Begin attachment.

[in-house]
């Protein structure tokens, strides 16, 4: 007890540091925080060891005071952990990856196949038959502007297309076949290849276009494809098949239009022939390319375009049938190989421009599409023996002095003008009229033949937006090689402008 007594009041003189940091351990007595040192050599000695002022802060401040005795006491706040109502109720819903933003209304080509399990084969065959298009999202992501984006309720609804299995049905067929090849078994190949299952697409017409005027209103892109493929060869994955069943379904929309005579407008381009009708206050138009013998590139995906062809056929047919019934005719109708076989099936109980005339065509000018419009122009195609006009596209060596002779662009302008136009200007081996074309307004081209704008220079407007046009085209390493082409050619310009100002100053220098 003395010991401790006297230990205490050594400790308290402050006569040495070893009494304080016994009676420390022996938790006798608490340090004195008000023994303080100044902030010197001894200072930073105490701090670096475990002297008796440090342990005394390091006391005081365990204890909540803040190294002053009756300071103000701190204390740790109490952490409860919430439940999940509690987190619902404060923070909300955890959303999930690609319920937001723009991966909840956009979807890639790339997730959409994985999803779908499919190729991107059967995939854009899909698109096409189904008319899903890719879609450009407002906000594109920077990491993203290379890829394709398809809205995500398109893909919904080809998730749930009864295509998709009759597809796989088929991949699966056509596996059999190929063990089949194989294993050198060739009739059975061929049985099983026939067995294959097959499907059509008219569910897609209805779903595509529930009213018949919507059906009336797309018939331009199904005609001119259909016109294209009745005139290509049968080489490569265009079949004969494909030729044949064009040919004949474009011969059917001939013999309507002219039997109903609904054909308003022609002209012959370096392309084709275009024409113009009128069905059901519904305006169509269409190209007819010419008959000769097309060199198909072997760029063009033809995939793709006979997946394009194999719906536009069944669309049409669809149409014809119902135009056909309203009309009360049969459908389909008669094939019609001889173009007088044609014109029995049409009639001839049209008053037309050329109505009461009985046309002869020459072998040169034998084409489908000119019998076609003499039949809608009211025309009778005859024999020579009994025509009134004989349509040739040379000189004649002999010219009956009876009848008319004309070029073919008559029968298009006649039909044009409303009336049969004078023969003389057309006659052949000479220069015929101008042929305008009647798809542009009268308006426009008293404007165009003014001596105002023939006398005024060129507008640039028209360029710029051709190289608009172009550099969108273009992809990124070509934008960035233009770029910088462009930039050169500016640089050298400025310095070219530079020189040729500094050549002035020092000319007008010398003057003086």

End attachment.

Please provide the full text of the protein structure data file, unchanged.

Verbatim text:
[in-house]
């Protein structure tokens, strides 16, 4: 007890540091925080060891005071952990990856196949038959502007297309076949290849276009494809098949239009022939390319375009049938190989421009599409023996002095003008009229033949937006090689402008 007594009041003189940091351990007595040192050599000695002022802060401040005795006491706040109502109720819903933003209304080509399990084969065959298009999202992501984006309720609804299995049905067929090849078994190949299952697409017409005027209103892109493929060869994955069943379904929309005579407008381009009708206050138009013998590139995906062809056929047919019934005719109708076989099936109980005339065509000018419009122009195609006009596209060596002779662009302008136009200007081996074309307004081209704008220079407007046009085209390493082409050619310009100002100053220098 003395010991401790006297230990205490050594400790308290402050006569040495070893009494304080016994009676420390022996938790006798608490340090004195008000023994303080100044902030010197001894200072930073105490701090670096475990002297008796440090342990005394390091006391005081365990204890909540803040190294002053009756300071103000701190204390740790109490952490409860919430439940999940509690987190619902404060923070909300955890959303999930690609319920937001723009991966909840956009979807890639790339997730959409994985999803779908499919190729991107059967995939854009899909698109096409189904008319899903890719879609450009407002906000594109920077990491993203290379890829394709398809809205995500398109893909919904080809998730749930009864295509998709009759597809796989088929991949699966056509596996059999190929063990089949194989294993050198060739009739059975061929049985099983026939067995294959097959499907059509008219569910897609209805779903595509529930009213018949919507059906009336797309018939331009199904005609001119259909016109294209009745005139290509049968080489490569265009079949004969494909030729044949064009040919004949474009011969059917001939013999309507002219039997109903609904054909308003022609002209012959370096392309084709275009024409113009009128069905059901519904305006169509269409190209007819010419008959000769097309060199198909072997760029063009033809995939793709006979997946394009194999719906536009069944669309049409669809149409014809119902135009056909309203009309009360049969459908389909008669094939019609001889173009007088044609014109029995049409009639001839049209008053037309050329109505009461009985046309002869020459072998040169034998084409489908000119019998076609003499039949809608009211025309009778005859024999020579009994025509009134004989349509040739040379000189004649002999010219009956009876009848008319004309070029073919008559029968298009006649039909044009409303009336049969004078023969003389057309006659052949000479220069015929101008042929305008009647798809542009009268308006426009008293404007165009003014001596105002023939006398005024060129507008640039028209360029710029051709190289608009172009550099969108273009992809990124070509934008960035233009770029910088462009930039050169500016640089050298400025310095070219530079020189040729500094050549002035020092000319007008010398003057003086």